They coined the term corporate slavery for a reason.
Corporations around the world thrive upon the talents and enthusiasm of young graduates who are eager to submit their loyalty and hard earned degrees, to contribute to the profits of the company that hires them. These individuals it seems, are caught in a monotonous cycle of safety that guarantees them a monthly paycheck.
Entrepreneurship on the other hand, is quite literally a risky business. That said, it has its share of advantages and disadvantages. In the attempt to minimize risks to the success of one’s business, individuals usually enter the job market first to gain experience and then apply what they have learned to their own business.
In Abu Dhabi though, the case is different. Aspiring entrepreneurs in Abu Dhabi are saving years or even decades, of their lives by gaining expertise in entrepreneurial programs before launching a business of their own.
Abu Dhabi University’s Innovation and Entrepreneurship Center offers their “ADU Enterprise” course with the aim to help nurture Entrepreneurship.
Dr. Nabil Ibrahim; “Our program is reversing the trend by the vast majority of start-up businesses that fail within a five year time frame by incubating “out of the box” thinkers who are the architects of tomorrow’s business empires. We help entrepreneurs to flourish in any business climate by giving them a supportive ecosystem connecting them to the business community, investors and the wider economy of the UAE and beyond.” — Dr. Nabil Ibrahim, Chancellor of Abu Dhabi University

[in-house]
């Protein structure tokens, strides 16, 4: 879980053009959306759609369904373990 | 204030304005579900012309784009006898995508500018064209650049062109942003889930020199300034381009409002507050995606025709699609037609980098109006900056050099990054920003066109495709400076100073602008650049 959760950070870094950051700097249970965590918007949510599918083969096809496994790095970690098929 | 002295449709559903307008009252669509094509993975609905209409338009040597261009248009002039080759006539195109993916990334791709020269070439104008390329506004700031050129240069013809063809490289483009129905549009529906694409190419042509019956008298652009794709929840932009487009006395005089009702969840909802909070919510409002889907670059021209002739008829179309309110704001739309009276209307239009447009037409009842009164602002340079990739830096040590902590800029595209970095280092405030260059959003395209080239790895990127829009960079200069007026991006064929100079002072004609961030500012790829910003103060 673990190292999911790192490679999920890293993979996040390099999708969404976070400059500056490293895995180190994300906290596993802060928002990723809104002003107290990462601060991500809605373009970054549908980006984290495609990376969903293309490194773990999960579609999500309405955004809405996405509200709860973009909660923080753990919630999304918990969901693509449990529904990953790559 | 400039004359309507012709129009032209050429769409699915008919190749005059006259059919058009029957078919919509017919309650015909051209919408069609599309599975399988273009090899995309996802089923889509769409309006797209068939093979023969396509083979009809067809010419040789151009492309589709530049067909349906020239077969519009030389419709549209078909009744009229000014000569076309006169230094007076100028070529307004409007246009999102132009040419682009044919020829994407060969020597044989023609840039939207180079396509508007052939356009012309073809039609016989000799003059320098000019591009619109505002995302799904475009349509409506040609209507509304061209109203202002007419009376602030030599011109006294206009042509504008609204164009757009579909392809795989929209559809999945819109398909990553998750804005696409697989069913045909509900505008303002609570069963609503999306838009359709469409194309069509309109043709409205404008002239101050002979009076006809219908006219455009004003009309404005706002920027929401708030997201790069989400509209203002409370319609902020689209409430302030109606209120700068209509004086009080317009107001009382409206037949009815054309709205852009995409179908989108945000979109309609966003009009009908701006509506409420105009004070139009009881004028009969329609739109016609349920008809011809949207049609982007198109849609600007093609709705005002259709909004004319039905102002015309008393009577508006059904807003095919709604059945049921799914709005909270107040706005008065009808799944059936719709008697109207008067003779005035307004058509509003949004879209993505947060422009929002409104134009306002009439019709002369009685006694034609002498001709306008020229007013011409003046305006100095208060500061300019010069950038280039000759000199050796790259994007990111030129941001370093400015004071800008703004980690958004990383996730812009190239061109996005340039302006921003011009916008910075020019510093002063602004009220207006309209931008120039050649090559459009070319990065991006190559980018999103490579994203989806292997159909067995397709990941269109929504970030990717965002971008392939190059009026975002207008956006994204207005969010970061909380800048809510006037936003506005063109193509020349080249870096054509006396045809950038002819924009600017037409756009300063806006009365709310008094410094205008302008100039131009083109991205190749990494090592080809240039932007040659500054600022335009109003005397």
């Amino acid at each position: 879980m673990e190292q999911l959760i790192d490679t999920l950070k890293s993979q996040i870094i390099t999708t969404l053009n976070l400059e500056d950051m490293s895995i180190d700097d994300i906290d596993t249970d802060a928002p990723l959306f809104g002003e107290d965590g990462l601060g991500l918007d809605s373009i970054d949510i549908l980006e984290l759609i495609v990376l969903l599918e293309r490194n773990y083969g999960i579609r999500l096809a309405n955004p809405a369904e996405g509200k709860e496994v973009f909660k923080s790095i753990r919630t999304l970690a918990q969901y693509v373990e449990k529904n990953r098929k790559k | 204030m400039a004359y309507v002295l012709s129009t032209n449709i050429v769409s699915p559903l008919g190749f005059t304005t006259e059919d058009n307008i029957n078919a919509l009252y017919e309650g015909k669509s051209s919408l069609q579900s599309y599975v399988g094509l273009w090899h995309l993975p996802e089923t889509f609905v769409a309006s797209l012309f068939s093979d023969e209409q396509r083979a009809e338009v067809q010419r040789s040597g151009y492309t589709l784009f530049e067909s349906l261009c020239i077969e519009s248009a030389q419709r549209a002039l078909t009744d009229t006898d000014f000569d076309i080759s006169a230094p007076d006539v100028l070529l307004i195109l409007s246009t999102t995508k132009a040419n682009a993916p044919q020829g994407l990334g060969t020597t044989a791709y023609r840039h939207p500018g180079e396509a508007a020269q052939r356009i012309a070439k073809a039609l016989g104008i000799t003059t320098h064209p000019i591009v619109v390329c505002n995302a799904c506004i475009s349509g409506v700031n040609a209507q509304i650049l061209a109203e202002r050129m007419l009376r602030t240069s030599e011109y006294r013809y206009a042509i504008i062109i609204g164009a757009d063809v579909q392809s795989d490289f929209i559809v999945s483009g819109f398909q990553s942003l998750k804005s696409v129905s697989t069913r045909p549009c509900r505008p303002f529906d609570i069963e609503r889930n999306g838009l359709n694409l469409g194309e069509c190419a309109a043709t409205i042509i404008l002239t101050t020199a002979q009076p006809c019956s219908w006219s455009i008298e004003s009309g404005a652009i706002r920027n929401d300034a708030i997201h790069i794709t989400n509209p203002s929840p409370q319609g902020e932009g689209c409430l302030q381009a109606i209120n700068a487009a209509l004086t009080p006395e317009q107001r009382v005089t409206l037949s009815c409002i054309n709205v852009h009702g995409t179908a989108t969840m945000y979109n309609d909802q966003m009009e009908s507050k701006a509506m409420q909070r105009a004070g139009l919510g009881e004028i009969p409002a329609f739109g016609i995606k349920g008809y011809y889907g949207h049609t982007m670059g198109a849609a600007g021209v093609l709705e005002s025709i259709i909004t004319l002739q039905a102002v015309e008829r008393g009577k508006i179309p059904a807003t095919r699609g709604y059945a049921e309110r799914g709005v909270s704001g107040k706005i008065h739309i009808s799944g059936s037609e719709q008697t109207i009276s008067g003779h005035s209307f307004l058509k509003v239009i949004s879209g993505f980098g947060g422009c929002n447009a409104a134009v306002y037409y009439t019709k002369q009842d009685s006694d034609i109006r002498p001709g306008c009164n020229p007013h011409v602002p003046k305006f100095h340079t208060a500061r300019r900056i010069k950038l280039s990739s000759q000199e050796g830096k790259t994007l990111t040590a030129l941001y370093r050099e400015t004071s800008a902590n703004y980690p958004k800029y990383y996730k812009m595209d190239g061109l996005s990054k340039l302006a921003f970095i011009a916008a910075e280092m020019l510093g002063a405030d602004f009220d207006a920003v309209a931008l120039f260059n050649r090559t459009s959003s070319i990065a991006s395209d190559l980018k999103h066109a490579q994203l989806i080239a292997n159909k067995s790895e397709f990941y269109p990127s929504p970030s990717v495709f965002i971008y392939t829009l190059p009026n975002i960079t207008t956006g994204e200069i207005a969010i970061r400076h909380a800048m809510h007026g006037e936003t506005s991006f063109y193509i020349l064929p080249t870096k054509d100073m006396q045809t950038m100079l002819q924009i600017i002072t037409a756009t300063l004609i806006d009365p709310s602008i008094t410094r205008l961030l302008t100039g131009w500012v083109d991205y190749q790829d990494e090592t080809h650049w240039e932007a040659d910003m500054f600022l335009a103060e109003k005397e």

Interest in entrepreneurship is at an all-time high due to the job market’s diminished appetite for fresh graduates and the rise of UAE as a lucrative hotspot for investors. An emerging pattern is that entrepreneurial skills are evolving from a luxury into a necessity for those currently in non-business career paths like engineering, as it fast tracks their promotion to senior executive positions.
Ibrahim Salem Bin Madhi, 25, a Mechanical Engineering student studying at one of Abu Dhabi’s Entrepreneurship Centre comments;
“It’s not just about what the learning program gives you but also what it takes away: because it takes away all fear of venturing out solo into the corporate jungle.”
Fahimeh Mohammad Rastegar (25), who has just started her own interior design company says;
“The common misconception is that interior design is only for a wealthy clientele, but I have learned to distinguish my brand by targeting middle-income yet style-savvy trendsetters. Studying about the principles of entrepreneurship has taught me that it’s not about big budgets but big ideas.”
Lama Sawaf (47), an electrical engineering graduate, even those who are already entrepreneurs should consider upgrading their expertise;
“I learned unconventional ideas about building an enterprise that had never crossed my mind before, and also got constructive feedback on the business plans I already had.”
Photo courtesy: Abu Dhabi University